Physical activities such as heavy lifting, sexual intercourse, and exercise can cause a patient with stress incontinence to urinate. Other activities, such as laughing, sneezing, and coughing, can also put pressure in the patient’s abdomen and trigger stress incontinence.
Several groups of patients are more at risk of developing stress incontinence than others. Generally, the condition is more prevalent in senior citizens, women who have just given birth, and people who are overweight or obese. This is because those conditions are common risk factors for stress incontinence. Taking certain medications or undergoing surgery in the pelvic or prostate area may also lead to stress incontinence.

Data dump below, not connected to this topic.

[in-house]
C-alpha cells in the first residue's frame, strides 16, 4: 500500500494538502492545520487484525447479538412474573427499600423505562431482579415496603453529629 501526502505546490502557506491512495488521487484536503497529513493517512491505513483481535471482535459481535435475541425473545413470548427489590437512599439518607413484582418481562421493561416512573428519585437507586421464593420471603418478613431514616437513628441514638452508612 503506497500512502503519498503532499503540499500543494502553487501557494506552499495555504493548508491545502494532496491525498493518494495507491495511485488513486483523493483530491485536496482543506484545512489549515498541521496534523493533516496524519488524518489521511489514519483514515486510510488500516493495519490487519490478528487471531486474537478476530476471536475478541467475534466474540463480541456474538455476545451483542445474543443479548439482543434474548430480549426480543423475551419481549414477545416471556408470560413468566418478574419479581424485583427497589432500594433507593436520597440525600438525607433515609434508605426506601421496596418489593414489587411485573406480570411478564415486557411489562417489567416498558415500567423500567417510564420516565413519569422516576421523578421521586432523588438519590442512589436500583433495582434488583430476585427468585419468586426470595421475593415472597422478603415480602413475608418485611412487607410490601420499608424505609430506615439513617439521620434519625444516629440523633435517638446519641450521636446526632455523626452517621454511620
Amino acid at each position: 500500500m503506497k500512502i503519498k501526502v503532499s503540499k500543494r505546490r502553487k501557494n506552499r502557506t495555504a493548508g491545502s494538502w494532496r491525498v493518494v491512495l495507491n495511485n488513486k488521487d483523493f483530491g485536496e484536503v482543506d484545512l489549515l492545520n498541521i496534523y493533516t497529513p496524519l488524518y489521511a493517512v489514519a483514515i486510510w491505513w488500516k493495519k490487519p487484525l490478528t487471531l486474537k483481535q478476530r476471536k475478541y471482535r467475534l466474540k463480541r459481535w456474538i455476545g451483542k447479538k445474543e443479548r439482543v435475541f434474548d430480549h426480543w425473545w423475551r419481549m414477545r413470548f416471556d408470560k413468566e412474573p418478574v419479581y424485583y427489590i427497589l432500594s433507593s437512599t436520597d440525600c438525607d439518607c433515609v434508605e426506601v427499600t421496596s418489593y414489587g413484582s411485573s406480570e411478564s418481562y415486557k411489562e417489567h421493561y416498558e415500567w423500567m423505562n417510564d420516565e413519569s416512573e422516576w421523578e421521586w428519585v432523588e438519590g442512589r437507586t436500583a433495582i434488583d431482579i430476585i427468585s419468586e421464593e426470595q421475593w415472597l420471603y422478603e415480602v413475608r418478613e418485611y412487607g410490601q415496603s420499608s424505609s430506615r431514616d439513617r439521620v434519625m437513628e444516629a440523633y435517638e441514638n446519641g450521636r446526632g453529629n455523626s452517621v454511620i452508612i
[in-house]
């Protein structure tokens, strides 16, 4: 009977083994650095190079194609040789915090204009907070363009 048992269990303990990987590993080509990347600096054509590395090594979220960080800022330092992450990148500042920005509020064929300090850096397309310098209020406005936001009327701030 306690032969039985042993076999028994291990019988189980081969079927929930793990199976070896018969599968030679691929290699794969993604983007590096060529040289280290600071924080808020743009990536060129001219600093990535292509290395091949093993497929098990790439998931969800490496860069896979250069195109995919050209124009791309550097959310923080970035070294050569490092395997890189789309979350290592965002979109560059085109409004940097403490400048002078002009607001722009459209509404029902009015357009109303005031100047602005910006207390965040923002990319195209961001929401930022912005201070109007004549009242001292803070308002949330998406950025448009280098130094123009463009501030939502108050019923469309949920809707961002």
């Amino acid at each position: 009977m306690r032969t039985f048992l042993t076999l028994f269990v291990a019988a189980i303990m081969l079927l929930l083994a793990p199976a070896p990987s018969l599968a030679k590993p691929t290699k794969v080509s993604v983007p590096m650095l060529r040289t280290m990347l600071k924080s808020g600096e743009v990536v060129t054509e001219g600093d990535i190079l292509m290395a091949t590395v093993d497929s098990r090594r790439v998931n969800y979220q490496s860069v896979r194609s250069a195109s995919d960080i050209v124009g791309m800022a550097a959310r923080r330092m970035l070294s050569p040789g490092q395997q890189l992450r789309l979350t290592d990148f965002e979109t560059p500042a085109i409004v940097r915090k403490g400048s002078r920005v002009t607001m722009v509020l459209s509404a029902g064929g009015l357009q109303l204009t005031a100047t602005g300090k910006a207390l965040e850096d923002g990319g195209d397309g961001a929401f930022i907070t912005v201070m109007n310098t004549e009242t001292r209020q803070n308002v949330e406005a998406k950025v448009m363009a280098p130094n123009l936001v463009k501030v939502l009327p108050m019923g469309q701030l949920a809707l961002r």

Symptoms of Stress Incontinence
The symptoms of stress incontinence are easy to identify, with the primary being loss of bladder control during physical activity. This can be as small as the release of a few drops of urine or a larger flow.
There are also severe cases where pressure from an overburdened bladder causes involuntary urination. This typically happens without the patient feeling the need to pee prior.